The establishment of NTMRs has had clear benefits for the primary target of the hook and line fishery, the coral trout (Plectropomus spp; Figure 1). Before establishment of the GBRMP in the 1980s, GBR-wide coral trout biomass was ~5 kg 1000 m-2, but then declined to 1 – 2 kg 1000 m-2 by 1996. Biomass then accumulated on NTMR reefs until the re-zoning in 2004, after which GBR-wide biomass increased rapidly and reached peak levels, similar to or greater than the 1980s levels. On reefs open to fishing biomass increased but at a slower rate than NTMRs (Figure 2) which resulted in an average of ~2.5 times greater coral trout biomass on NTMR reefs than on those open to fishing (Figure 2). Following the re-zoning of the GBRMP in 2004 there was a greater proportion of coral trout larger than the minimum legal size (38cm) inside NTMRs than fished reefs, meaning that coral trout were larger in NTMRs compared to fished reefs (Figure 3).

Figure 3

Similarly there was a greater density of coral trout in NTMRs compared to fished reefs (Figure 3), and the size difference combined with a higher coral trout density translated into an 82% higher biomass of coral trout inside NTMRs (Figure 4). Benefits to secondary target fishes (those not directly targeted by fishers but retained if caught) were inconclusive, with secondary target fishes 1% larger and biomass was 30% higher on NTMR reefs compared with fished reefs.

Green zones vs blue zones

Among other groups of fishes not targeted by the fisheries, detritivores, omnivorous damselfishes and benthic foragers were all between 13% and 35% more abundant in offshore NTMRs compared with fished reefs. Overall species richness of reef fishes was 8% greater inside NTMRs than on fished reefs. There was little evidence that NTMR status exerted any influence on overall community of fishes or benthic organisms, with NTMR zoning status accounting for <1% of the total variation in reef fish and benthic community structure (Figure 4). There were no differences in either inshore or offshore cover of hard coral, soft coral or algae (Figure 5) between NTMR and fished reefs.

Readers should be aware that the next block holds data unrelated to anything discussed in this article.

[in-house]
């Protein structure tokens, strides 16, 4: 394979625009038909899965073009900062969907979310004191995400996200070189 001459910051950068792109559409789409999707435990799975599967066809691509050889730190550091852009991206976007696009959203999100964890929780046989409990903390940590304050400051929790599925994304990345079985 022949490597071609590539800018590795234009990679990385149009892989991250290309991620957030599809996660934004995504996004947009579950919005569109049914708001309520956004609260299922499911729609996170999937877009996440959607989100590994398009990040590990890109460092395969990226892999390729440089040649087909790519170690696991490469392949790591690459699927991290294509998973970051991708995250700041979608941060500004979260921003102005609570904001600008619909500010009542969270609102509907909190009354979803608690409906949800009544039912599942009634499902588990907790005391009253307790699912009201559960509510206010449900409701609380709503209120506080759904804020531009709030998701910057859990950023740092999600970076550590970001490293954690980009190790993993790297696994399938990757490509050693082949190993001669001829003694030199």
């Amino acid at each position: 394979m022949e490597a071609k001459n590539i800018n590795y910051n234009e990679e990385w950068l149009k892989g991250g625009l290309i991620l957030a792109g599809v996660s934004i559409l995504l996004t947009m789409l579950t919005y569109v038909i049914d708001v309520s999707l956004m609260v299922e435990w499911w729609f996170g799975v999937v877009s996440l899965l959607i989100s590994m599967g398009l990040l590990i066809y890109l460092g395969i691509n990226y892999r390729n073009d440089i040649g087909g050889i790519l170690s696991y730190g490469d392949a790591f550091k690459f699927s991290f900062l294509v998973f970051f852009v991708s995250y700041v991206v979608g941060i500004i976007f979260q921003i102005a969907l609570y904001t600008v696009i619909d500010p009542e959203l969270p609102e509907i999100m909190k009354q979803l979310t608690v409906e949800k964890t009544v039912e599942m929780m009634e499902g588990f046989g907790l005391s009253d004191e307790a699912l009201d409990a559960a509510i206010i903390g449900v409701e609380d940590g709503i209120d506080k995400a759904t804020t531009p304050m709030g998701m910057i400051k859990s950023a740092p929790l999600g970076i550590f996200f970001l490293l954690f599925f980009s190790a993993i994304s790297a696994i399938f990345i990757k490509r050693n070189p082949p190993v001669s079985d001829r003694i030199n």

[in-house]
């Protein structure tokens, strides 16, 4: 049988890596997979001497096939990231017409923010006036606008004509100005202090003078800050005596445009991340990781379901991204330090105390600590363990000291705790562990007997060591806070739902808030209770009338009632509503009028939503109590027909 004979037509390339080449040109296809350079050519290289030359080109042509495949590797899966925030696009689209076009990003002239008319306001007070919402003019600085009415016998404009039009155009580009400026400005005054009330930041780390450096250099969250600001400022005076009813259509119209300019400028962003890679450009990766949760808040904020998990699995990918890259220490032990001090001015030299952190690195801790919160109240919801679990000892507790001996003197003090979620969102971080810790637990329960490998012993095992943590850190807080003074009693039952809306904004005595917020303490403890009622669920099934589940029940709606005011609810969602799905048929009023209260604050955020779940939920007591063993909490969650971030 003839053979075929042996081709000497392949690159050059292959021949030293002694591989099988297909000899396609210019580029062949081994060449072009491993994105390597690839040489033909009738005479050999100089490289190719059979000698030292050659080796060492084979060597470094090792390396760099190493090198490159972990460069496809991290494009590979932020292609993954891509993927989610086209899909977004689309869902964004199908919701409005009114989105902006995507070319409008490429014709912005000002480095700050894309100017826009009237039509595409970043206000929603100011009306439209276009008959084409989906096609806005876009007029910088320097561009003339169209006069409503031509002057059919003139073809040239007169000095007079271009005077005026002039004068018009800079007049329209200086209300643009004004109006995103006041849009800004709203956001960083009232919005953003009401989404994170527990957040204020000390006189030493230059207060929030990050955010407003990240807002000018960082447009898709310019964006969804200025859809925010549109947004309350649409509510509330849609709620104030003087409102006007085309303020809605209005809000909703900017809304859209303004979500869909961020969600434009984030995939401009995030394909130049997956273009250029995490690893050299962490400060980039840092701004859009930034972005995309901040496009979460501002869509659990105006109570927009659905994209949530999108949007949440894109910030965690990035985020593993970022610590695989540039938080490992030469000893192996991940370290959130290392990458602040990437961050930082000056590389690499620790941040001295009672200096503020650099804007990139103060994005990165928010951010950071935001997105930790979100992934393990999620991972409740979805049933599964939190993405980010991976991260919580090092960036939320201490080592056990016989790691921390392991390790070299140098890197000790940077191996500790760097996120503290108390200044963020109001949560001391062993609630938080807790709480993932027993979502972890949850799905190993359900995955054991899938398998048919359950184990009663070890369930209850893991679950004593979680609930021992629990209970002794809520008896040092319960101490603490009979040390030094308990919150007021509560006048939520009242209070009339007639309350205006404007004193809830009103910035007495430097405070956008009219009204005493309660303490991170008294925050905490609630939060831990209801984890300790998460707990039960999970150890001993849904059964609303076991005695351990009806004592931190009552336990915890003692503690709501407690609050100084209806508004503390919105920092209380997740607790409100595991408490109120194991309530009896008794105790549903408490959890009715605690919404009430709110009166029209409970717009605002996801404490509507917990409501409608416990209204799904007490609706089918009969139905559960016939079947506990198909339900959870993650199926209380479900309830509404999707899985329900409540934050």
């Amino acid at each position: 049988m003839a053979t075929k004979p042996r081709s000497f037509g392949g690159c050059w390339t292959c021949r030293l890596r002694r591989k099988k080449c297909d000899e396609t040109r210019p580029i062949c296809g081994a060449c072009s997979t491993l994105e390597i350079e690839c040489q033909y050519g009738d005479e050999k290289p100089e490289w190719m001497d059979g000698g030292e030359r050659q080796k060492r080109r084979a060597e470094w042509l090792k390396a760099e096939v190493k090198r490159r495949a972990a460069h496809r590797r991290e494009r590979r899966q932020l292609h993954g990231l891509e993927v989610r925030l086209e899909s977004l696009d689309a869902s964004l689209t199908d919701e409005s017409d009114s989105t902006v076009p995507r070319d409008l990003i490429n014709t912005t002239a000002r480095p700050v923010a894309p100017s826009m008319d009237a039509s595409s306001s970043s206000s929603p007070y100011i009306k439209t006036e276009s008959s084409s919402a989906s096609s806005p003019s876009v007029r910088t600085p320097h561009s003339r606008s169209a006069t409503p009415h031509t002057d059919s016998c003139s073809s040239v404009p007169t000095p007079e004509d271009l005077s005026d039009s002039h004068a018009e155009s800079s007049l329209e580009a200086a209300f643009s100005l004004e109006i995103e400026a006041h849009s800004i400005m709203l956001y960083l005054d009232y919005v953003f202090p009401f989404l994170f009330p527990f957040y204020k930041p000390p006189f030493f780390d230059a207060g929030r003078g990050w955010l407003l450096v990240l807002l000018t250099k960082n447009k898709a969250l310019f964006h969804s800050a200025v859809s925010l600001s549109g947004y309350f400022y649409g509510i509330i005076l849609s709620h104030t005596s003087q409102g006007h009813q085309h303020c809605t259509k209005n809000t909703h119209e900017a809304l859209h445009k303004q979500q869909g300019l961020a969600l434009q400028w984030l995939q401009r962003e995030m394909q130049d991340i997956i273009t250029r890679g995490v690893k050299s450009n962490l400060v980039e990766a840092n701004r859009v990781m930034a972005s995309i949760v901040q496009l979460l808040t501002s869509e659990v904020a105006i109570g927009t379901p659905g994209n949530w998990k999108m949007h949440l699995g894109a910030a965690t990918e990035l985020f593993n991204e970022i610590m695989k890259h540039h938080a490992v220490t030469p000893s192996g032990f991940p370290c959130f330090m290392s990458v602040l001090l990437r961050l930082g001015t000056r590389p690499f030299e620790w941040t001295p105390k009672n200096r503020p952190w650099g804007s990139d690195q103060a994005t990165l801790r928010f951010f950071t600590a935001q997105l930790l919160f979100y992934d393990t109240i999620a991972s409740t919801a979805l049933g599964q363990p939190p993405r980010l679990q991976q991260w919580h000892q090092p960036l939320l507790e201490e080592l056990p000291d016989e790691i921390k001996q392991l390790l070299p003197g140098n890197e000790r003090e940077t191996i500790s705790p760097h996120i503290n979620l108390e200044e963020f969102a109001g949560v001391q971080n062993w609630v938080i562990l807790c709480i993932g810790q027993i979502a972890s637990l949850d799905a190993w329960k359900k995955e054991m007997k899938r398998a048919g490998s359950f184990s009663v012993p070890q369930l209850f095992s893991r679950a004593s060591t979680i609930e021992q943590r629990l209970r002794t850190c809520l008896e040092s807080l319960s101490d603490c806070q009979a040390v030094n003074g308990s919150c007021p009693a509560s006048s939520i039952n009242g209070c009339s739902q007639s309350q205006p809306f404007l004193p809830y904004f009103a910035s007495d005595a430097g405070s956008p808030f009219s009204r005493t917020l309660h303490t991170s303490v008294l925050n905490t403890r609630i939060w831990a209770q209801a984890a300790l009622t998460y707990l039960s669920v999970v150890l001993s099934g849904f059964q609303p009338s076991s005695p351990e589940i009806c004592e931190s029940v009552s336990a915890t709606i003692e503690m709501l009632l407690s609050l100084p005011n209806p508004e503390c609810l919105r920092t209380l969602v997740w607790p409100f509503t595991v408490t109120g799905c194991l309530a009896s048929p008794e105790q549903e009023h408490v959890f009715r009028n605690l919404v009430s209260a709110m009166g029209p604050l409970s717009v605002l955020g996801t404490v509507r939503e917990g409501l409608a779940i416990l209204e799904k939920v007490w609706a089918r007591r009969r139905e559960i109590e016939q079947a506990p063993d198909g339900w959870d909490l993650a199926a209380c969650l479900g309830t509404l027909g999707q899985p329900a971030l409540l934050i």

Figure 5

Overall, NTMRs have had positive effects on fishery-targeted coral trout populations of the GBR. While our data show these benefits generally accrue over decadal time scales, differences in the density and biomass of coral trout on some NTMR and non-NTMR reefs appeared rapidly. A sharp reduction in fishing effort and mortality may have allowed coral trout to accumulate rapidly inside reserve areas. Some individuals may have migrated to shallower reef areas from deeper refuge areas that were not heavily targeted by fishers (Russ et al. 2008). In addition, long-term protection from fishing facilitated a gradual increase in the mean size of coral trout and the build-up of spawning stock biomass which could provide spill-over and recruitment subsidies to adjacent fished reefs (Francini-Filho & Moura 2008, Almany et al 2009, Harrison et al. 2012). Importantly, the designation of additional NTMR areas in 2004 did not lead to a decline in coral trout biomass on reefs that remained open to fishing because of displacement and concentration of fishing effort, the so-called ‘squeeze effect’ (Halpern et al. 2004, Buxton et al. 2014).While differences in the density and biomass of target species are readily apparent, fishers on the GBR target only a few species. NTMRs on the GBR provide little benefit for non-target species, for biodiversity, or the structure of fish and benthic assemblages because they are not affected by current levels of fishing. In contrast to recent work in the Caribbean (Mumby & Harborne 2010), the lack of difference in the diversity or assemblage structure of reef fish and benthic communities between NTMRs and fished reefs suggests that coral reef assemblages of the GBR appear to be largely structured by bottom up processes rather than top-down effects of fishing. Top-down control of GBR fish assemblages through fishing appears unlikely as there is relatively light fishing pressure that only targets a small number of generalist predatory fishes that consume diverse and abundant prey.